These stereotypes need to be challenged. The media is still filled with a lot of negative sexism. For example, most action movies are dominated by males and female characters are pushed to the sidelines, only serving the purpose of being a beautiful, yet mindless love interest. There are still several instances in advertising where women are overly sexualised in order to sell a product. Gender stereotypes will never die out if mass media continues to enforce them.

However, there are some amazing, strong female characters from fiction. The first person that comes to mind is everyone's favourite archaeologist, Doctor River Song from Doctor Who. She's super-intelligent and she is very confident and very strong-willed. She doesn't rely on the Doctor- instead she fights (and generally wins) her own battles. And of course, let us not forget how sassy she is. Another example could be Det. Kate Beckett, from Castle. Again, she does not rely on Castle. She works incredibly hard, never stopping until she achieves her goal. Her determination and independence are two of her defining characteristics, and she is in no way passive or quiet.
River Song in all her awesomeness.
There should no longer be place for gender stereotypes. As Vinita Bali, CEO of Britannia said, “I firmly believe the debate about gender should be replaced by a debate about competency. I don't wake up every morning believing that I have to behave differently because I am a woman. I think about the best way to deliver what I have to deliver and just do it.


  1. I completely agree! Another huge impact on gender stereotypes is that men are also prohibited from doing things they want to do because they are seen as 'feminine' occupations, designing fashion being the obvious example (if you have a penis, you clearly must be gay to have an interest in clothes). Great Blog :)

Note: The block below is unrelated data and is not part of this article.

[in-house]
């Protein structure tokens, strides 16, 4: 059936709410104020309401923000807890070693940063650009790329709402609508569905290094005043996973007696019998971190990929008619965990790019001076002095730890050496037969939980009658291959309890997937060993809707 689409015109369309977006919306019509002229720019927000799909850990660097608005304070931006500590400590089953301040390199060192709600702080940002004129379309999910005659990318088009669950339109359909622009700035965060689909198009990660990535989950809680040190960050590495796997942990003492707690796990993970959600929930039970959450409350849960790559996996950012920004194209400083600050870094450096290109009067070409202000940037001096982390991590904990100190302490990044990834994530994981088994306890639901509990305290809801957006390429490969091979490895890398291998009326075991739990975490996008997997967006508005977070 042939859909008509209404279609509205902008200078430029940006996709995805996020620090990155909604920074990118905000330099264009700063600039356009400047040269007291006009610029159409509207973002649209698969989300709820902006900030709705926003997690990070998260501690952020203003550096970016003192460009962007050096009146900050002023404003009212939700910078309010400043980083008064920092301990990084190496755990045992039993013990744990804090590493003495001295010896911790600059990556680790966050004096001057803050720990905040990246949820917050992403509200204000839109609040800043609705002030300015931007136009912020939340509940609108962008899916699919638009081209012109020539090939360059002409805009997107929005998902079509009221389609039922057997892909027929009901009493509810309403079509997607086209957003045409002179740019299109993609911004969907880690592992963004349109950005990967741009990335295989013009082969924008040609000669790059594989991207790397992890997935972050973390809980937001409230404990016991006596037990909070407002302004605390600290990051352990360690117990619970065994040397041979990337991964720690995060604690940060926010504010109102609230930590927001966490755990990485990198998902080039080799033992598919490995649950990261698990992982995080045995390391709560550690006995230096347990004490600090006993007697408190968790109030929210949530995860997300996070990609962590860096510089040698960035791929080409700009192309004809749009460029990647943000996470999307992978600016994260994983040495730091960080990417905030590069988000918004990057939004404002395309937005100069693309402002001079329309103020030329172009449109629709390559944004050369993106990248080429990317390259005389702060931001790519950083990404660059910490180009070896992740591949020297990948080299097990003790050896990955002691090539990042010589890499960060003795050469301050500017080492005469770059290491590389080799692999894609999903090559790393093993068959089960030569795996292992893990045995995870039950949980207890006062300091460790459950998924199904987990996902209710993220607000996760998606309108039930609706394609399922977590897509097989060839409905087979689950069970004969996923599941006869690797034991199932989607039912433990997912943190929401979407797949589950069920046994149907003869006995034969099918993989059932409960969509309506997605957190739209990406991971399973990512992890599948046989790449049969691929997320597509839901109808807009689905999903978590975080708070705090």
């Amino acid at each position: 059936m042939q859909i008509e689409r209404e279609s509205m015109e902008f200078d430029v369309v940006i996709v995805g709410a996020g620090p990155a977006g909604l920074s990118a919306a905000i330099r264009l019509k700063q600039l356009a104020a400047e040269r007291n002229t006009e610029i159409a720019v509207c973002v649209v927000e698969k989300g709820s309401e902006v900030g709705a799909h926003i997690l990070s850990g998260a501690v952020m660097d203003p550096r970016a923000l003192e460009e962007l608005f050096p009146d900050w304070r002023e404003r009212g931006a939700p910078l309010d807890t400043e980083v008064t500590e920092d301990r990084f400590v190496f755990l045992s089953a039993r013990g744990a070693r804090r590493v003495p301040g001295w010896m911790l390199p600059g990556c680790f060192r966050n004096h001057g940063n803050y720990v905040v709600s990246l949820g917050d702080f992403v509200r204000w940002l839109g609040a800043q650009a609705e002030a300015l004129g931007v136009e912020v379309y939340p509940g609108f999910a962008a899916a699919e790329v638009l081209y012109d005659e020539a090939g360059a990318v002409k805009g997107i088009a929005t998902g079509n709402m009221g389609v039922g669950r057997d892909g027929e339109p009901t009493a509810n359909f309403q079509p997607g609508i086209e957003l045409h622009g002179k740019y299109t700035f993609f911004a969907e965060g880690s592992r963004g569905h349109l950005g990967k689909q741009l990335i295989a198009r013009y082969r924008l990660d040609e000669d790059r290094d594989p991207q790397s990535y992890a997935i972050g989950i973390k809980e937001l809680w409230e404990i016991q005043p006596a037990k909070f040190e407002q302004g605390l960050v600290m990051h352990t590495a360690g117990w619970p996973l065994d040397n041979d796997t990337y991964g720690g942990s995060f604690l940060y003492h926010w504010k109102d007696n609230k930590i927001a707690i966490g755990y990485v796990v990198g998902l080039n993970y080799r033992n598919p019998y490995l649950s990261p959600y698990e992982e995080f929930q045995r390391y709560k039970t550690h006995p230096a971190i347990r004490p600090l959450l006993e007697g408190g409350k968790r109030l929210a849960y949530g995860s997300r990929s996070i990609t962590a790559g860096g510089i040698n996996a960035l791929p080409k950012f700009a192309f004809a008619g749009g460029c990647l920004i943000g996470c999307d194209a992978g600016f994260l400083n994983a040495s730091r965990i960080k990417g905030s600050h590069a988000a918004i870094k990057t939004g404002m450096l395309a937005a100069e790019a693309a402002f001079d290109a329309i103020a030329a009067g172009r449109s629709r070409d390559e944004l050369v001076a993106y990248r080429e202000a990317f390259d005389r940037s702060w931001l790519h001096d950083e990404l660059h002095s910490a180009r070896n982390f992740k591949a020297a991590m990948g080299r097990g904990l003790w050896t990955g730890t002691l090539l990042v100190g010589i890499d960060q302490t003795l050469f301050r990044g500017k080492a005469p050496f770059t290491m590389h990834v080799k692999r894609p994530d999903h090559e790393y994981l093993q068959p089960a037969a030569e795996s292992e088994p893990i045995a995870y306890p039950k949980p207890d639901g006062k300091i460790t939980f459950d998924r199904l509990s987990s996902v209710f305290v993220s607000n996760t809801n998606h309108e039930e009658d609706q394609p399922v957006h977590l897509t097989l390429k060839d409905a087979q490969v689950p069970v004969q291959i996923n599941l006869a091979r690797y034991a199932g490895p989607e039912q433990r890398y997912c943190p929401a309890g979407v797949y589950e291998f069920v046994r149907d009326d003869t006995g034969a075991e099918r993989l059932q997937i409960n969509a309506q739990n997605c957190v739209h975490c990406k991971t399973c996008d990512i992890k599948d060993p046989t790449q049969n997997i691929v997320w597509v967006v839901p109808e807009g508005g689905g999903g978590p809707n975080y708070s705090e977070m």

2. I can't believe that your teacher would say that! I think there should be more strong, independent women in programmes such as Doctor Who that go out to such a wide audience because then it wouldn't be so amazing when there is a woman who can look after herself! That quote at the end just says it all really, great article!


    1. It wasn't actually my teacher though, it was this guy in my class (:

      I totally agree with what you said. There should be more strong, independent women in programmes that go out to such a wide audience.

  3. I totally agree,it makes me so angry that these stereotypes still exist, when they aren't even true or accurate!

  4. yes the media should challenge these stereotypes!

  5. I so agree! Stereotypes drive me mad!!! My sister and I shaved our heads to raise money for cancer- since then she has been labelled a boy twice. Girls can have short hair too!

  6. I really love this post. And your blog is so wonderful all together. ♡

  7. I can't say anything, apart from how much I agree with you! But I think now there's a backlash to the stereotypes which is alientating women who want to do feminine jobs, so really, the moral of the story is women should do what they want! Also you are totally right, no blog can have too much River Song :P